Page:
Once Upon a Time In Hollywood
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I enjoyed it. The film is really a Swedish film about Borg with a bit of McEnroe thrown in to try to appeal to an American audience. The Borg stuff is good if you are a tennis fan, but probably doen't have much appeal otherwise. The McEnroe stuff just feels tacked on and is often all about Borg anyway. The McEnroe scenes aren't helped by the fact that whilst most of the parts in the movie are played by real actors who have been chosen based on their abilty to look and act like their real life counterparts, McEnroe is played by a grumpy Shia LaBeouf in a bad wig.
It's the summer of 1980 and Bjorn Borg (Sverrir Gudnason) is the top tennis player in the world, dominating the sport both on and off the court. A powerful and rigorously disciplined player, there is only one obstacle in his pursuit of a record-breaking fifth Wimbledon championship: the highly talented but ferociously abrasive young American, John McEnroe (a perfectly cast Shia LaBeouf). With three days until the tournament begins, Borg trains religiously in his lavish Monaco home, aided by his coach and mentor Lennart (Stellan Skarsgard) and girlfriend Mariana Simionescu (Tuva Novotny). But McEnroe's explosive confidence and wrecking-ball persona continue to infiltrate Borg's ice-cool and normally unshakable temperament. With each man the antithesis of the other, both players delve into their formative memories as the climactic tournament draws near and anticipation reaches fever pitch. Visceral and breathlessly tense, the match itself--regarded as one of the greatest of all time--would mark the pinnacle of the 'Fire and Ice' rivalry between Borg and McEnroe; an exhilarating battle of personalities that set the world of tennis alight...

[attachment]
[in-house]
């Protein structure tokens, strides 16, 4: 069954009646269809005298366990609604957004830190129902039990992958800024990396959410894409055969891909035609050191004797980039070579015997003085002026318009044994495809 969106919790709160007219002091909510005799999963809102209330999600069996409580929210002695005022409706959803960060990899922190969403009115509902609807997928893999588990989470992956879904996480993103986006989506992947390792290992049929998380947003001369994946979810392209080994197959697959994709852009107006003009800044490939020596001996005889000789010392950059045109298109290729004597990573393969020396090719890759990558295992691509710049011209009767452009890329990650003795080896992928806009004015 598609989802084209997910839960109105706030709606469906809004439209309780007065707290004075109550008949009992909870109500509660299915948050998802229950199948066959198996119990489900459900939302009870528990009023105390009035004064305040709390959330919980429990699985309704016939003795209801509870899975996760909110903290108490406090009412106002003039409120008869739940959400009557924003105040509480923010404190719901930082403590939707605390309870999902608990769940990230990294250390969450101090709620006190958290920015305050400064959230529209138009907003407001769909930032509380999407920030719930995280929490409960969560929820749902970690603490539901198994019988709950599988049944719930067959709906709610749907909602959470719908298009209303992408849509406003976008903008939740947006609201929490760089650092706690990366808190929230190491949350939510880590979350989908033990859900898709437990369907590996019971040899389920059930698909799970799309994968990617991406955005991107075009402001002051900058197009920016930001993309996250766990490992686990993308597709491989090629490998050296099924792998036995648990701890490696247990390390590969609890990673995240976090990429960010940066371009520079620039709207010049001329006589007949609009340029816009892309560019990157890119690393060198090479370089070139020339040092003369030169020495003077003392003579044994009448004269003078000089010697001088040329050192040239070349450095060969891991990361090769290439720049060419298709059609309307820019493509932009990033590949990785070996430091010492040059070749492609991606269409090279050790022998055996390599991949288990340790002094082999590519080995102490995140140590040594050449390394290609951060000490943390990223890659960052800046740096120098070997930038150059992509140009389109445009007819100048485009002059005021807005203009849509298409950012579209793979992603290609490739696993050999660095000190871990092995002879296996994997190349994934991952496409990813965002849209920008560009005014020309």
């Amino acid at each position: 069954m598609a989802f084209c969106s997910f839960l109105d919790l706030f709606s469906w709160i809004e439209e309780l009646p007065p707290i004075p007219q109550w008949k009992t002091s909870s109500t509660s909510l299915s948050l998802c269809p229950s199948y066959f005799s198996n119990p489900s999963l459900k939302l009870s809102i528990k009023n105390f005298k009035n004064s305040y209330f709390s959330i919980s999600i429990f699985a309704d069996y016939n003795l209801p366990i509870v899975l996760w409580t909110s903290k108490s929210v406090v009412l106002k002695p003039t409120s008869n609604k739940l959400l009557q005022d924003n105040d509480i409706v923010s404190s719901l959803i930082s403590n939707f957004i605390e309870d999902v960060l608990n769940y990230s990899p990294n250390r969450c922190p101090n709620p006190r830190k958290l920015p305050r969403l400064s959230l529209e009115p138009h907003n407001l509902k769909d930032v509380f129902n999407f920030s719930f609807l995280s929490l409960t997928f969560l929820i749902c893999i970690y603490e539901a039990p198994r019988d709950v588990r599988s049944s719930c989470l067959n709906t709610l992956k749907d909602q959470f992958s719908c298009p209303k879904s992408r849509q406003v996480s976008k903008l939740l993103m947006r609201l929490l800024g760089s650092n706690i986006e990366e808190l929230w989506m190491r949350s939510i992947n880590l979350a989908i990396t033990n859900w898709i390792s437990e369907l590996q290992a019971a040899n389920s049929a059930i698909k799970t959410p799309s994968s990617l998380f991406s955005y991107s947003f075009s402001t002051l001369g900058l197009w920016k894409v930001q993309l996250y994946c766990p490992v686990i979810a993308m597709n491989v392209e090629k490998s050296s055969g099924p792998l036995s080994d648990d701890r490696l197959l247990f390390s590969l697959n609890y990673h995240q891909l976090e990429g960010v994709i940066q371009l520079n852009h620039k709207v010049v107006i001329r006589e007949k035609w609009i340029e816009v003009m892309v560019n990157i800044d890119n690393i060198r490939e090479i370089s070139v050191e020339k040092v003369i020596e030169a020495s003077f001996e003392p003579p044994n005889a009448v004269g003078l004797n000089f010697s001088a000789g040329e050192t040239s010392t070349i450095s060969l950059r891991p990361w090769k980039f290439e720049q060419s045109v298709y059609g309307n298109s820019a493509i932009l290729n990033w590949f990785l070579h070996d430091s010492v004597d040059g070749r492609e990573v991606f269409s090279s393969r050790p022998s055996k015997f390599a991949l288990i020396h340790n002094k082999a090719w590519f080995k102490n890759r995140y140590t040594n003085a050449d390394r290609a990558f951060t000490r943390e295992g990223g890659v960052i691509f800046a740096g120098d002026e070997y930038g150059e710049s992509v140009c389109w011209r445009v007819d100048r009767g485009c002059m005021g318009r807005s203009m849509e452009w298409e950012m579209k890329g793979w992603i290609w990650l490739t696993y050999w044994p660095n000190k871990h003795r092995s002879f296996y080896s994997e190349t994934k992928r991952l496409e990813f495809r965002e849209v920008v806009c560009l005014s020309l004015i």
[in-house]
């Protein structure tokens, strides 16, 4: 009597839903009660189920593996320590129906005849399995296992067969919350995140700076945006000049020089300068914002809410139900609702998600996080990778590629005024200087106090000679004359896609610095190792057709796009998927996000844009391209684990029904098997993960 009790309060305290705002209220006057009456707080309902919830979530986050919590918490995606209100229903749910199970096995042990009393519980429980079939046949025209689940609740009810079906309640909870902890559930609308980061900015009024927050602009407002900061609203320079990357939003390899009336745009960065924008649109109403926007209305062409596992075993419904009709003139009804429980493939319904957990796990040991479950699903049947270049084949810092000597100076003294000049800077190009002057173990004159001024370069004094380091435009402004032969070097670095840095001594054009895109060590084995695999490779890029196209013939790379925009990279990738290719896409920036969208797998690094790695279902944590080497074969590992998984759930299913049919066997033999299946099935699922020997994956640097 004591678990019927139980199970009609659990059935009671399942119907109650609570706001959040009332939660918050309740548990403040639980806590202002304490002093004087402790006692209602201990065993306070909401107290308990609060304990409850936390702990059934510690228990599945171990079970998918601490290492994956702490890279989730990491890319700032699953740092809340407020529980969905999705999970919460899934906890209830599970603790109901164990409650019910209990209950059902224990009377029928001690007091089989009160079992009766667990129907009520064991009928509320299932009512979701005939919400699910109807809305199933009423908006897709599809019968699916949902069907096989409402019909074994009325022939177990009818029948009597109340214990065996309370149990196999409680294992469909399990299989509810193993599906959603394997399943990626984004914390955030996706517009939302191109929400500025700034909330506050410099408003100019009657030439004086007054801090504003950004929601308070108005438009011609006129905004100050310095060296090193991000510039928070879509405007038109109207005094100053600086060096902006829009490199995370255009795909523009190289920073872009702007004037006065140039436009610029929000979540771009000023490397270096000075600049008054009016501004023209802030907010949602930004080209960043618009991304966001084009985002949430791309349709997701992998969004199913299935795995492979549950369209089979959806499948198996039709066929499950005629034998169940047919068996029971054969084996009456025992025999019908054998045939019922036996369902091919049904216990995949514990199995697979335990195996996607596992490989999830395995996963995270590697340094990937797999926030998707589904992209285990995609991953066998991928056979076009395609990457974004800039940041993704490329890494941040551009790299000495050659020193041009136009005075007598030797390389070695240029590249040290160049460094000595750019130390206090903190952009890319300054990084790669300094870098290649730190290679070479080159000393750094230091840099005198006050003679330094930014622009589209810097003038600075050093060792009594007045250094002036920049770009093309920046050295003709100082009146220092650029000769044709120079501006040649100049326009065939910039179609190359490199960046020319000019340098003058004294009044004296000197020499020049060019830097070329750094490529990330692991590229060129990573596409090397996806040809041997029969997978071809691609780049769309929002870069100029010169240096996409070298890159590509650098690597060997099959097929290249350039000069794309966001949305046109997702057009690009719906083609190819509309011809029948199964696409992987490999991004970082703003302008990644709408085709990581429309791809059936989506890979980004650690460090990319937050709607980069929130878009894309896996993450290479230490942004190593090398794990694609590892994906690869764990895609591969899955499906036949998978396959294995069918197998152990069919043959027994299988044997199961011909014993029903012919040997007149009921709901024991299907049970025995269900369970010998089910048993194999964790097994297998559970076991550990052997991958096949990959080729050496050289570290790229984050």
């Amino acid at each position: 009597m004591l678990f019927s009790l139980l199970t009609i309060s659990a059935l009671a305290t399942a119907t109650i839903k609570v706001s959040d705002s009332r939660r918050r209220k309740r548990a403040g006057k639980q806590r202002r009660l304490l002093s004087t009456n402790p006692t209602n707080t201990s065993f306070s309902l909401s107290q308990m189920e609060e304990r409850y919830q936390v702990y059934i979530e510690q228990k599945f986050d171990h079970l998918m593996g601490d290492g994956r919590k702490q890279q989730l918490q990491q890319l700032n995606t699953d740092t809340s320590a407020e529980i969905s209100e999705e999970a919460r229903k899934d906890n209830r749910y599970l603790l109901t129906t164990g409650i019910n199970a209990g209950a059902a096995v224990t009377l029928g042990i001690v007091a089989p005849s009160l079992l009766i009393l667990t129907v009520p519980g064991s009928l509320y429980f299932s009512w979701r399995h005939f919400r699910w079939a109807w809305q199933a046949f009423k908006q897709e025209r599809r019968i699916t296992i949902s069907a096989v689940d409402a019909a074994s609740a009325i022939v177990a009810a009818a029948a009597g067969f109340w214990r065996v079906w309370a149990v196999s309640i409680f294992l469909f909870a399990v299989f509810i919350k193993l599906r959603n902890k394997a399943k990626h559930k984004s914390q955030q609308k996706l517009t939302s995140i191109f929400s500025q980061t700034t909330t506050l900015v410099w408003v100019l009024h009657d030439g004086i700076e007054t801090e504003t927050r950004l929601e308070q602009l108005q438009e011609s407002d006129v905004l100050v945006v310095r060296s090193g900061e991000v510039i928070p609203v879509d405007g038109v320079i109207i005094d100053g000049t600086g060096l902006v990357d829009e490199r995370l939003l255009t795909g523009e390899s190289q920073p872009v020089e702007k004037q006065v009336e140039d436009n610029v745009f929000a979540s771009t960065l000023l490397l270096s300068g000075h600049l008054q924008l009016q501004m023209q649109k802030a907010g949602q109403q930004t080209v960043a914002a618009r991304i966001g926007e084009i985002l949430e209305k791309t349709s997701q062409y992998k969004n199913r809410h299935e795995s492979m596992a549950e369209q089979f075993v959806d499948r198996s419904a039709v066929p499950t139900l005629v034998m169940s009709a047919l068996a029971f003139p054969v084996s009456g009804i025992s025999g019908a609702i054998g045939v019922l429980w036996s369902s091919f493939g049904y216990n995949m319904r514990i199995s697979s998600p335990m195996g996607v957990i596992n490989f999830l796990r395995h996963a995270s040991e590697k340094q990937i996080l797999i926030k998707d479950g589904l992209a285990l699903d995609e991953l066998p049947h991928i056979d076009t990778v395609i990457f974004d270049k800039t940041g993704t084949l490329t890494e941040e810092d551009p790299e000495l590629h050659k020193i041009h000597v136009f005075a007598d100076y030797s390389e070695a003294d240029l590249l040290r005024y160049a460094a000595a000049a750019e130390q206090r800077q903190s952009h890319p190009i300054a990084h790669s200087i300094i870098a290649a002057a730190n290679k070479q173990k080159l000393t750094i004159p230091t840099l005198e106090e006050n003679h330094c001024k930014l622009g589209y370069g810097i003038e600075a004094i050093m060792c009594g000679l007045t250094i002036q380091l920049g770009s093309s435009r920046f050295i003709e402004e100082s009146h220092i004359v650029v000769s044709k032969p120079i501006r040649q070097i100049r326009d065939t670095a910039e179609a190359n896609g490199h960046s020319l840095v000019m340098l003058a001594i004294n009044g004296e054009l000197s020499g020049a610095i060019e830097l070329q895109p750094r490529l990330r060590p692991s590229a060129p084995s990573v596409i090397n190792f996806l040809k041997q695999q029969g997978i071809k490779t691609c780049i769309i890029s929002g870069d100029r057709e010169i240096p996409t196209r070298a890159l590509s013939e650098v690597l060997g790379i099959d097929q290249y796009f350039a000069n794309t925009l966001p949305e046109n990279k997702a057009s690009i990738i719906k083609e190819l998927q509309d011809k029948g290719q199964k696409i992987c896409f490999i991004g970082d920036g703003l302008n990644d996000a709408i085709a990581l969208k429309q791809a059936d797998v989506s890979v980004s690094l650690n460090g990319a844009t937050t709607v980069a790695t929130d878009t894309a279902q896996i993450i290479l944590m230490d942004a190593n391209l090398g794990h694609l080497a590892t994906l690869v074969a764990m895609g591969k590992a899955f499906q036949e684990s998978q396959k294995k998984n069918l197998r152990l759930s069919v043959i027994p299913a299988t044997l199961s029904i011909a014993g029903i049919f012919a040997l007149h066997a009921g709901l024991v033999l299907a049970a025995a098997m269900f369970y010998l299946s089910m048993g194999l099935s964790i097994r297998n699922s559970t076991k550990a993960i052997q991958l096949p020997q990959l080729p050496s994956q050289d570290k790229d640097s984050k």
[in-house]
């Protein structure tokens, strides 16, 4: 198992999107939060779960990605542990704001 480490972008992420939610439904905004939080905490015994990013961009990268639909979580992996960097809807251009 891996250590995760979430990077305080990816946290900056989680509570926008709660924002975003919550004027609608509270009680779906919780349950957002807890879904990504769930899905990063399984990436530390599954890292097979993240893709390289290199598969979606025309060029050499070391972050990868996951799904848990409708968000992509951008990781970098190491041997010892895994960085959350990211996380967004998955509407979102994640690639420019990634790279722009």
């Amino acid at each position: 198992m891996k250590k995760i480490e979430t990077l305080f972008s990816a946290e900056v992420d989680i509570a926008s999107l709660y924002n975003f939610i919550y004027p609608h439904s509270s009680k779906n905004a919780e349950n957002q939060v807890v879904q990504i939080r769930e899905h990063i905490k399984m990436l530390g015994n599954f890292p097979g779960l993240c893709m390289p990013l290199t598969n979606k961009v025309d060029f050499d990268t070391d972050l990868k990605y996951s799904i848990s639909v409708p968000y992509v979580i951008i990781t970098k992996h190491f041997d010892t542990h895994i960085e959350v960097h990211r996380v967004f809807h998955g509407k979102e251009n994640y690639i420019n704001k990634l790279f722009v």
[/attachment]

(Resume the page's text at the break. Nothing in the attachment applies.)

"Borg" or "Borg vs McEnroe" takes me back in time to my youth and those sports moments that made Sweden stand still. In several cases it was when Bjorn Borg played and I will never forget those moments. For me Bjorn Borg is by far one of my favourite sports personalities and will always be. He represents a lot of great memories from when I was young, from funny ads in comic books to fantastic tennis matches. ItÂ´s safe to say that making a film about Wimbledon men's final in 1980, regarded as one of the greatest of all time, between Borg and McEnroe makes a great sports film. As someone else said, "Borg vs McEnroe" intrigues and entertains to the max, filled with emotion, affection and respect. We get to understand the rivalry and the inner psyche of both players and what formed them. The film is very nicely shot and edited and in general so very well made. With this sort of big focus on two sports characters (the film is a true character study) you do need two actors who can enter these real life persons and make you believe that they are Borg and McEnroe. Gudnason is almost a spitting image of Borg and he really plays the role with solid depth and intensity. He is Borg. Shia LaBeouf might not be a total spitting image of McEnroe, but he gives us as well one hell of a committed performance as the tennis player. For once a biopic really intrigues me, then again maybe due to my liking of Bjorn Borg as a sports personality. "Borg vs McEnroe" is a great sports film in my mind. See it.